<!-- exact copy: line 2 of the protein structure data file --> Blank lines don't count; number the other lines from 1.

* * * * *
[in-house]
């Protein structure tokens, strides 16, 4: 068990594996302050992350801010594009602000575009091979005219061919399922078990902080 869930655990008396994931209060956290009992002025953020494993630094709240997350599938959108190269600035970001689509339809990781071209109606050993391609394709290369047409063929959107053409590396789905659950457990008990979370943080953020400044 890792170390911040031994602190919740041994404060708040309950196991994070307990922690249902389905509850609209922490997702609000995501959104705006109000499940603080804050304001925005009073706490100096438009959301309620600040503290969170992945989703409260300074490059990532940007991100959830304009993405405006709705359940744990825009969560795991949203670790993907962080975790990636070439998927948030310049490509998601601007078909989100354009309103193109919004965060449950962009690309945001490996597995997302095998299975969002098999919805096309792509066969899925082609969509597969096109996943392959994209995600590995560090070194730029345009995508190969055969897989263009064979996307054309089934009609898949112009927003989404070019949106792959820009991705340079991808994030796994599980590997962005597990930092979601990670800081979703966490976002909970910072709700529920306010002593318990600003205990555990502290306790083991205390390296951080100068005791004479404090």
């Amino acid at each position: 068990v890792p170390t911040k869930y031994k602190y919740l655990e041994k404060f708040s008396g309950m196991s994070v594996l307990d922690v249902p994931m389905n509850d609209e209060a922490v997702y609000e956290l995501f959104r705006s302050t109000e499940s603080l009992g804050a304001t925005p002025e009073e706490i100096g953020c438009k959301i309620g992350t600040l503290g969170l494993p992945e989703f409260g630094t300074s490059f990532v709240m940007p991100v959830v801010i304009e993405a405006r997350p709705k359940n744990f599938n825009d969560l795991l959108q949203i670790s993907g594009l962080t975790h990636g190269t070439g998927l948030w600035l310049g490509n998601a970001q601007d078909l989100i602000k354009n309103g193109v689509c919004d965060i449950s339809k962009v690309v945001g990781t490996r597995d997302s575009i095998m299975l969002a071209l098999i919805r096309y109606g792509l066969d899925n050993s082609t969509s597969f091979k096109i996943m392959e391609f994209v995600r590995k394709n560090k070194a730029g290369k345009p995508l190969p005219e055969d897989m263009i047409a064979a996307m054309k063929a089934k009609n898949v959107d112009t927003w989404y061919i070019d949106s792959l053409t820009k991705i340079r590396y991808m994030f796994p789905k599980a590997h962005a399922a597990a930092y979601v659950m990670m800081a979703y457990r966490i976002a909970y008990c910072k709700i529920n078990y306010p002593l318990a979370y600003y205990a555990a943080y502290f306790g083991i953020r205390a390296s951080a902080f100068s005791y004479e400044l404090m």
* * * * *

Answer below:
């Protein structure tokens, strides 16, 4: 068990594996302050992350801010594009602000575009091979005219061919399922078990902080 869930655990008396994931209060956290009992002025953020494993630094709240997350599938959108190269600035970001689509339809990781071209109606050993391609394709290369047409063929959107053409590396789905659950457990008990979370943080953020400044 890792170390911040031994602190919740041994404060708040309950196991994070307990922690249902389905509850609209922490997702609000995501959104705006109000499940603080804050304001925005009073706490100096438009959301309620600040503290969170992945989703409260300074490059990532940007991100959830304009993405405006709705359940744990825009969560795991949203670790993907962080975790990636070439998927948030310049490509998601601007078909989100354009309103193109919004965060449950962009690309945001490996597995997302095998299975969002098999919805096309792509066969899925082609969509597969096109996943392959994209995600590995560090070194730029345009995508190969055969897989263009064979996307054309089934009609898949112009927003989404070019949106792959820009991705340079991808994030796994599980590997962005597990930092979601990670800081979703966490976002909970910072709700529920306010002593318990600003205990555990502290306790083991205390390296951080100068005791004479404090």